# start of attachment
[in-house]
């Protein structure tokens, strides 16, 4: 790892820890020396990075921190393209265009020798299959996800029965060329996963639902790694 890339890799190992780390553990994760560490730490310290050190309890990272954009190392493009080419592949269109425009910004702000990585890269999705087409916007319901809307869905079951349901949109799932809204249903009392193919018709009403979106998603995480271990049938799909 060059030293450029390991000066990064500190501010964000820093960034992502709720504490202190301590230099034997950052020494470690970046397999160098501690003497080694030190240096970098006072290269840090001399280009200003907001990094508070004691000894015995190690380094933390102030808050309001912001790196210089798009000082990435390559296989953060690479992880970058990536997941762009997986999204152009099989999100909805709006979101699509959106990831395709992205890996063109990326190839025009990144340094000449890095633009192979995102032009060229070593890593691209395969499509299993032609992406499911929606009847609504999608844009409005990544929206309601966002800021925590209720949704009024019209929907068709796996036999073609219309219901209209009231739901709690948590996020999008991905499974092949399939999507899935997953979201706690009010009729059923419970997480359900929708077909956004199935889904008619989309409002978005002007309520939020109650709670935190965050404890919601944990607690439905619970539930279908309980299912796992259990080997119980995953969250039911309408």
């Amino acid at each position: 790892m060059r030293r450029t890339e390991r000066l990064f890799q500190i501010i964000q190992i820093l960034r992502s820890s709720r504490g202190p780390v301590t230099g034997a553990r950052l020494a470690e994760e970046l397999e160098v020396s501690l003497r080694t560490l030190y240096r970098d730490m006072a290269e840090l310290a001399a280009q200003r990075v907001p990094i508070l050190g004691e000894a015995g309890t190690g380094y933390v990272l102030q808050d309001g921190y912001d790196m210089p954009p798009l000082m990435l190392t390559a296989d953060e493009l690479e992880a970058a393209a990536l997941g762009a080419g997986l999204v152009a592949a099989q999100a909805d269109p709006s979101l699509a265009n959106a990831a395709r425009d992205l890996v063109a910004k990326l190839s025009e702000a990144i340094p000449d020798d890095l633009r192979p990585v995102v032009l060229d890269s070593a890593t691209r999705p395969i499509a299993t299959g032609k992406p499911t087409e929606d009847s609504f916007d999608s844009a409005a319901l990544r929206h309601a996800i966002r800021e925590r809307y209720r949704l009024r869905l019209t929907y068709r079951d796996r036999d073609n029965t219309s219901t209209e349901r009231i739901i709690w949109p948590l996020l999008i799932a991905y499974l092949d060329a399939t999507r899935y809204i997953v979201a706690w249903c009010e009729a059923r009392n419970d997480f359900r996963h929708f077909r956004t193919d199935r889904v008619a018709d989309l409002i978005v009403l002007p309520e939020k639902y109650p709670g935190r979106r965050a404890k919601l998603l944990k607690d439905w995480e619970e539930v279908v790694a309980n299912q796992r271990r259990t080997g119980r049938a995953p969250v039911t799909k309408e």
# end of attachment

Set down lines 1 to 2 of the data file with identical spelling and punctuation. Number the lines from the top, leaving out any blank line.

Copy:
[in-house]
């Protein structure tokens, strides 16, 4: 790892820890020396990075921190393209265009020798299959996800029965060329996963639902790694 890339890799190992780390553990994760560490730490310290050190309890990272954009190392493009080419592949269109425009910004702000990585890269999705087409916007319901809307869905079951349901949109799932809204249903009392193919018709009403979106998603995480271990049938799909 060059030293450029390991000066990064500190501010964000820093960034992502709720504490202190301590230099034997950052020494470690970046397999160098501690003497080694030190240096970098006072290269840090001399280009200003907001990094508070004691000894015995190690380094933390102030808050309001912001790196210089798009000082990435390559296989953060690479992880970058990536997941762009997986999204152009099989999100909805709006979101699509959106990831395709992205890996063109990326190839025009990144340094000449890095633009192979995102032009060229070593890593691209395969499509299993032609992406499911929606009847609504999608844009409005990544929206309601966002800021925590209720949704009024019209929907068709796996036999073609219309219901209209009231739901709690948590996020999008991905499974092949399939999507899935997953979201706690009010009729059923419970997480359900929708077909956004199935889904008619989309409002978005002007309520939020109650709670935190965050404890919601944990607690439905619970539930279908309980299912796992259990080997119980995953969250039911309408």